Ahh, the Daxko interview process. There many facets, but let’s focus on just one aspect — the homework assignment. Homework, you say? Yes, not only do we want you to research our company, which can be called traditional homework for an interview, but we also want you to show us that you can do the job.
Daxko’s given interview homework for as long as I’ve worked here (which is almost 4 years). At first, it sounds painful; but most of the interviewees I’ve talked to actually enjoy it. Those are the people we want to hire — the ones that don’t mind spending 2-3 hours on a project so they can show us how they walk the walk instead of just talk the talk. The ones that are so passionate about what they do, they consider the homework to be fun.
For example, let’s look at our last .NET engineer opening. During the final interview stage, we had them create an application on their own time and then present it in front of the .NET team. When I first started, I imagined this to be very painful for a techie. However, like I said before, the passionate ones say they enjoy it.
Think we’re crazy for requiring this? Think again. Check out this TechCrunch.com article on “Why The New Guy Can’t Code”. The writer contributes poor hiring decisions to a poor interview process…
“A great coder can easily be 50 times more productive than a mediocre one, while bad ones ultimately have negative productivity. Hiring one is a terrible mistake for any organization; for a startup, it can be a catastrophic company-killer. So how can it happen so often? …Have the interviewee show and tell their code, and explain their design decisions and what they would do differently now. Have them implement a feature or two while you watch, so you can see how they actually work, and how they think while working.”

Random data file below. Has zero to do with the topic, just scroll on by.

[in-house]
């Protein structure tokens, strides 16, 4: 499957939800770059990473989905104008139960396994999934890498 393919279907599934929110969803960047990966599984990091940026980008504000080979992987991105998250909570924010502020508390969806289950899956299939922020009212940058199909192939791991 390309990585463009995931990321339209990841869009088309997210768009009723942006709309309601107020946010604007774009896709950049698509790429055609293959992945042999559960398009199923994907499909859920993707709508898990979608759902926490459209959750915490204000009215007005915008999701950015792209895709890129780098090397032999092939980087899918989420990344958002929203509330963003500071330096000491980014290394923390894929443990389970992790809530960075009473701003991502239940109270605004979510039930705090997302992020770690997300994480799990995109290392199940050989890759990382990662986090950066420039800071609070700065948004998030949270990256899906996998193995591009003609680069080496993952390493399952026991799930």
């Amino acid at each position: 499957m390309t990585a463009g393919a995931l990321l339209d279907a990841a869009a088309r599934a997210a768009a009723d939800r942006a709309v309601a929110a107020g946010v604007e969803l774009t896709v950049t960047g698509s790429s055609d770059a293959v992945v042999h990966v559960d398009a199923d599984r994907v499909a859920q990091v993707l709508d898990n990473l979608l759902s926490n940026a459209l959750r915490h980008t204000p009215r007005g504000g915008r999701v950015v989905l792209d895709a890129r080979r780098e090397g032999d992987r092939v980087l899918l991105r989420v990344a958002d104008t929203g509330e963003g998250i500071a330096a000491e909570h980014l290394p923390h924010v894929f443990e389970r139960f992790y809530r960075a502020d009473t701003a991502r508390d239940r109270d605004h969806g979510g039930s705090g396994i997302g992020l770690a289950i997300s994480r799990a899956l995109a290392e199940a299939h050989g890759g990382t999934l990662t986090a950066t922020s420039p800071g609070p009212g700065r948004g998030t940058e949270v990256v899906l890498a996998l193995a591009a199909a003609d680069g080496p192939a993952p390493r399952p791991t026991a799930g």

How does it work? Daxko’s .NET Development Lead Patrick B. walks us through the process…
“I like to craft an exercise specially for the candidate – to demonstrate either a skill they claim to have or one I’d like to see them cultivate. At the very least, the exercise should be original and applicable to everyday work on your development team – no Towers of Hanoi or binary search – and the solution should require application of original thought. We have the candidate discuss the solution with members of the team during their interview. This lets us not only statically assess the solution, but gives them an opportunity to walk us through the rationale behind it. The discussion is often more illuminating than the solution itself, because it quickly becomes obvious how well they really grasp things. This discussion is also much more akin to the conversations the developers will have while working together, unlike traditional interview questions.”
So, how does the candidate feel? Here’s the response from our newest .NET hire, Jace B…
“First off, I like the fact that there is homework. Of the places I spoke with, the two that required a practicum of me were the two most attractive. Not sure exactly why that is. Maybe it’s the knowledge that everyone working there had to pass one. Another part is that it was a way to show off. I like showing off. Perhaps the biggest part, though, is something about the organizational mindset that would drive you to require that… it’s something about that mindset that’s attractive.”
Thanks, Jace – that’s exactly why Daxko gives homework, especially to developers. It also explains why we have a killer team!